The land swap agreement would allow the Missoula Public Library to remain open while a new 121,000-square-foot, four-story facility is being built on the block directly to the east.

American public libraries stand next to democracy itself as one of this nation’s greatest social experiments. First established among various churches in the 1700s, our public libraries have come to represent the greatest single source of equal access to opportunity found in our great republic.

Libraries have always been filled with resources available for free to anyone. But today’s modern libraries are much different than those of days gone by. Think of today’s libraries not only as reading and research centers, but as community toolkits that provide individuals with the resources they need to grow.

For our children, libraries are the starting point for lifelong learning. For many, the library provides the first experience of magical transformation of written characters of language to stories, ideas and information – in a word, reading. The literacy habits libraries establish within the minds of children as young as toddlers are fundamental to human success.

For teens, adults and seniors, libraries are also places of discovery. They provide job-seekers with tools they need to gain employment, entrepreneurs with resources to start businesses, artists with cultural enrichment and space for collaborative expression, and the list goes on.

But here’s the truth in Missoula: Our own public library is almost half a century old and nowhere near able to meet the demands of a growing community.

Our library is stuffed floor to ceiling. Every inch of floor and shelf space is filled, with no room for as much as a single new book, computer or printer. This essential public resource lacks space to provide the fundamentals that characterize modern, up-to-date public libraries. With just 38 seats on the main floor, our library cannot even provide adequate seating for the 1,500 individuals who daily cross the building’s threshold.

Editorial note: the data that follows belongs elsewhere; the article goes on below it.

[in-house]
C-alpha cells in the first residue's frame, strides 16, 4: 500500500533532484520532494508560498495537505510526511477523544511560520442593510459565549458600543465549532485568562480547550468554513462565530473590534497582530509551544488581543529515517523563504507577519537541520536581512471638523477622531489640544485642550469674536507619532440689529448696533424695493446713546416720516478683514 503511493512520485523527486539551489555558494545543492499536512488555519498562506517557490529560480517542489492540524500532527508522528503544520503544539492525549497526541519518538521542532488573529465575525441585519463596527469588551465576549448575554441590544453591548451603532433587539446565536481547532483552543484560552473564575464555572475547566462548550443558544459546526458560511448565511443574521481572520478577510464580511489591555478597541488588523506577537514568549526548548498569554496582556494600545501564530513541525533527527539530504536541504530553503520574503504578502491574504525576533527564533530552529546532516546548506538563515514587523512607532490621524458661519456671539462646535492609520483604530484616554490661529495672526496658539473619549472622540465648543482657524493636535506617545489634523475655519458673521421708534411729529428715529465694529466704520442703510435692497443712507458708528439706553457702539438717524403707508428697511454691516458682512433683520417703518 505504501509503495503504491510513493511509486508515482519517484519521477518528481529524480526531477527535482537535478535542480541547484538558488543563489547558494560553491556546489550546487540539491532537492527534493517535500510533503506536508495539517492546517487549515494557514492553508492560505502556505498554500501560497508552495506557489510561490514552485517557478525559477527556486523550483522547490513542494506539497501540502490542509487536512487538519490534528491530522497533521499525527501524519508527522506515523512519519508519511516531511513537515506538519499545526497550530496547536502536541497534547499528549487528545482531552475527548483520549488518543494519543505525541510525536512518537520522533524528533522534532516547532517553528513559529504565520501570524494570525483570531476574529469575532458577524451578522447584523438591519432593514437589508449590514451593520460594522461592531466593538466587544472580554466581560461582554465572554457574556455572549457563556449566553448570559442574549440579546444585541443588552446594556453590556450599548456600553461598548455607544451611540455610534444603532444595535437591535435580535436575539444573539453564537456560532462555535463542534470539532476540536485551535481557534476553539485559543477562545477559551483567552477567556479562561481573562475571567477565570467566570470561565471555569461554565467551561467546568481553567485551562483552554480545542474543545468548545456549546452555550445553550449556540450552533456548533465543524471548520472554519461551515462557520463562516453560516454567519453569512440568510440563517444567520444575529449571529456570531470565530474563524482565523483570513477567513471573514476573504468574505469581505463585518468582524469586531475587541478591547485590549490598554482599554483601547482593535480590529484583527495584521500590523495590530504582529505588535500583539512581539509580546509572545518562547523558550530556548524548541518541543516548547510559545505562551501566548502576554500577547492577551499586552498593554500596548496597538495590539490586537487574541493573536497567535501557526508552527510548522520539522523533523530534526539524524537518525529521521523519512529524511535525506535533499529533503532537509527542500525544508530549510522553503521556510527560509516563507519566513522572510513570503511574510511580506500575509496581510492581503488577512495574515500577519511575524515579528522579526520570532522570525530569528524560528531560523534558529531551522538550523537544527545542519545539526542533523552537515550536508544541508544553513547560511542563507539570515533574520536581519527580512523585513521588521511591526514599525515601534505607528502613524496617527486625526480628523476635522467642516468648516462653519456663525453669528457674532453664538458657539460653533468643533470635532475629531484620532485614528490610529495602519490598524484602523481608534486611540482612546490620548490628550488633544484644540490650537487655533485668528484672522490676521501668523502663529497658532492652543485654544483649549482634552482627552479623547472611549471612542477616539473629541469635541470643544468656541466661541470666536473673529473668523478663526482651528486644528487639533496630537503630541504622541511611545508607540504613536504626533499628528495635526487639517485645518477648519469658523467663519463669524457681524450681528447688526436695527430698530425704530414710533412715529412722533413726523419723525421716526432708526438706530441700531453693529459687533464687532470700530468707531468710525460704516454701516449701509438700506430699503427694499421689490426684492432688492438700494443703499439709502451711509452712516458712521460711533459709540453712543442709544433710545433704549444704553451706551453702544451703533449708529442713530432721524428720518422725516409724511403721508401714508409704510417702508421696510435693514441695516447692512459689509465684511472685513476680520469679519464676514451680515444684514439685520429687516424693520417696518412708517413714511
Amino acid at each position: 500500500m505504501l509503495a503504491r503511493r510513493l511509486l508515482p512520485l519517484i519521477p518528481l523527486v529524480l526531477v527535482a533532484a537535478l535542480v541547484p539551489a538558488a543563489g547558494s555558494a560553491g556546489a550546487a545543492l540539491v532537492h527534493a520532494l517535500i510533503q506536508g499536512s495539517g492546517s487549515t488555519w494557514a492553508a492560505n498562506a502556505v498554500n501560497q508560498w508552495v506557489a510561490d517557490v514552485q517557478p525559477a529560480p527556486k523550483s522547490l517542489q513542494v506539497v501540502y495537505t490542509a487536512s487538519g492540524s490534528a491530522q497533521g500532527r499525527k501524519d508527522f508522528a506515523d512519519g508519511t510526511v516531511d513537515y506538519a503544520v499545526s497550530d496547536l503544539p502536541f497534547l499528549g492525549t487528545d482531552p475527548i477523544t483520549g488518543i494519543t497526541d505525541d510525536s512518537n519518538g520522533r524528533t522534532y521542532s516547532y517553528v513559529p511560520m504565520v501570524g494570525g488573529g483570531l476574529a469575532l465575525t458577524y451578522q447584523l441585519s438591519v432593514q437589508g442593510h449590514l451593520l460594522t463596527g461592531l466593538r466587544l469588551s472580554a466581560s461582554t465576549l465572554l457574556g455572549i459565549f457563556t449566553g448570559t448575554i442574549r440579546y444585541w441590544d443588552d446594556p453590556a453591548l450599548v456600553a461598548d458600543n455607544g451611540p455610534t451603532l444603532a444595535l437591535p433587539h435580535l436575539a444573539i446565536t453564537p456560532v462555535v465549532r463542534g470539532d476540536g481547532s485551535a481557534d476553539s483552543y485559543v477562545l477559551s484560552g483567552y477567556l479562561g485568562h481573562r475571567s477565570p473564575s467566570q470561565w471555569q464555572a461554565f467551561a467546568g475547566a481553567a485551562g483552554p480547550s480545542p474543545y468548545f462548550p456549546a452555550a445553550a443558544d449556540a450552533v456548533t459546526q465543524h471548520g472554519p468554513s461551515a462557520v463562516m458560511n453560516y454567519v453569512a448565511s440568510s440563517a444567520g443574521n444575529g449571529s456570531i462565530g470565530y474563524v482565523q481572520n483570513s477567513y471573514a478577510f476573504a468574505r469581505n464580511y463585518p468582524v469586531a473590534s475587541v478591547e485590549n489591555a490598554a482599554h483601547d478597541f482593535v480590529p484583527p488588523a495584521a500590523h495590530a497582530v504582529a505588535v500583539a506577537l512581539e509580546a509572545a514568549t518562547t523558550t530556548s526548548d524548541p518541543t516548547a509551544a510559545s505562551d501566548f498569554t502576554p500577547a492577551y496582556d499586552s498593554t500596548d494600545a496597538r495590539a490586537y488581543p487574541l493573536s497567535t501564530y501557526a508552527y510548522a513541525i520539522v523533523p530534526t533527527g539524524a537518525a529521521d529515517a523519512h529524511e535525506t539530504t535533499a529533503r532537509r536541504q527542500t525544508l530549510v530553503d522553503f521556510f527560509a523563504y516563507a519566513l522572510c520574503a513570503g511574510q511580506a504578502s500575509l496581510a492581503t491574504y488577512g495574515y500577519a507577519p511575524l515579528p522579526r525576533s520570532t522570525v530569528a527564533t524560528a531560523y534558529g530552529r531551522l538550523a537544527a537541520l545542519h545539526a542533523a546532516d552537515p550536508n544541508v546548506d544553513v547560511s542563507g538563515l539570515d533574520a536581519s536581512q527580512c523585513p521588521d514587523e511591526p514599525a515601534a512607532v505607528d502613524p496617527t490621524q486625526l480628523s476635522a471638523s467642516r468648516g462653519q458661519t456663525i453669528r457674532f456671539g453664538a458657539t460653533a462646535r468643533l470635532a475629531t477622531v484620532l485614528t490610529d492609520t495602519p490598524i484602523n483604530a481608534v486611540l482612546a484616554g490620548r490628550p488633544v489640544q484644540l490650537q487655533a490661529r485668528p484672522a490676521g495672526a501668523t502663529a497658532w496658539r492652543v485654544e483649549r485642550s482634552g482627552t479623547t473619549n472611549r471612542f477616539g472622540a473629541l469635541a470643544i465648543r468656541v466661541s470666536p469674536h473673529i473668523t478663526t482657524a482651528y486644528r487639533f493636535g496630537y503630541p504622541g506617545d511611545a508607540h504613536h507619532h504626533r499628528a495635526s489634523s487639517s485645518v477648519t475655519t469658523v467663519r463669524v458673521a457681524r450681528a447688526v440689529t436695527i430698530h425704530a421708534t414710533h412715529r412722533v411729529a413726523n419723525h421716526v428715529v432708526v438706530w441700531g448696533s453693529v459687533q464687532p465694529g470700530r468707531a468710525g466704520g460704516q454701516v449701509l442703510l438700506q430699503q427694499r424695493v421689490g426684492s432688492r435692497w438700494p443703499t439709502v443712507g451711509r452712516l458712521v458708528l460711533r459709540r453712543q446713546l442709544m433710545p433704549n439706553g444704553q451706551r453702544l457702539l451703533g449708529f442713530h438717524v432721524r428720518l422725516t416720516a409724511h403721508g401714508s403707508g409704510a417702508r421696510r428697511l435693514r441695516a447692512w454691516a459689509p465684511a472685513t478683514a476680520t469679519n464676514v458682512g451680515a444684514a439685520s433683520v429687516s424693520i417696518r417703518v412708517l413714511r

As business leaders in this community, we see opportunity in the proposed bond to build an expanded, up-to date public library as an investment in Missoula’s future and prosperity. And the beauty of it is the library will be for everyone, not just the chosen few. This is a rare opportunity.

Our new library will serve people from all walks of life, including job seekers and employers, students, seniors, families and people who live on fixed incomes. Our new library will meet the needs of a growing community and changing society, providing everyone with access to computers and internet for work, school and communication. Our new library will be a one-stop-shop for Missoula children and adults to gain skills and improve their future opportunities. Our new library will have 21st century technology that many Missoula individuals cannot afford at home – free access to technology levels the playing field for each resident, rich or poor, young or old. Our new library will better meet community demand for expanded meeting space. And our new library will better serve those residents outside the city, by providing greater access to library services and collections via the six branch libraries throughout Missoula County.

We see expanding and updating our library as a sound investment to be made now. With interest rates at a historic low, our community can take advantage of reduced long-term costs and maximal long-term benefits. The bond will cost approximate $2.34 per month for a home valued at $200,000, cheaper than one latte. Billings and Bozeman recently bonded for and built new libraries, and they have experienced an increase in economic activity in the business districts surrounding their libraries.

What is more, the board of trustees negotiated a unique land exchange, where the new library will be built one block east of the existing facility, allowing the existing library to remain open while the new facility is under construction. But only if we act now.

We urge our fellow business people and all Missoula county residents to vote yes for our public library this fall.

Aimee McQuilkin owns Betty’s Divine and is the current president of the Missoula Downtown Association. Tom Boone is a retired attorney of counsel with Boone Karlberg PC.

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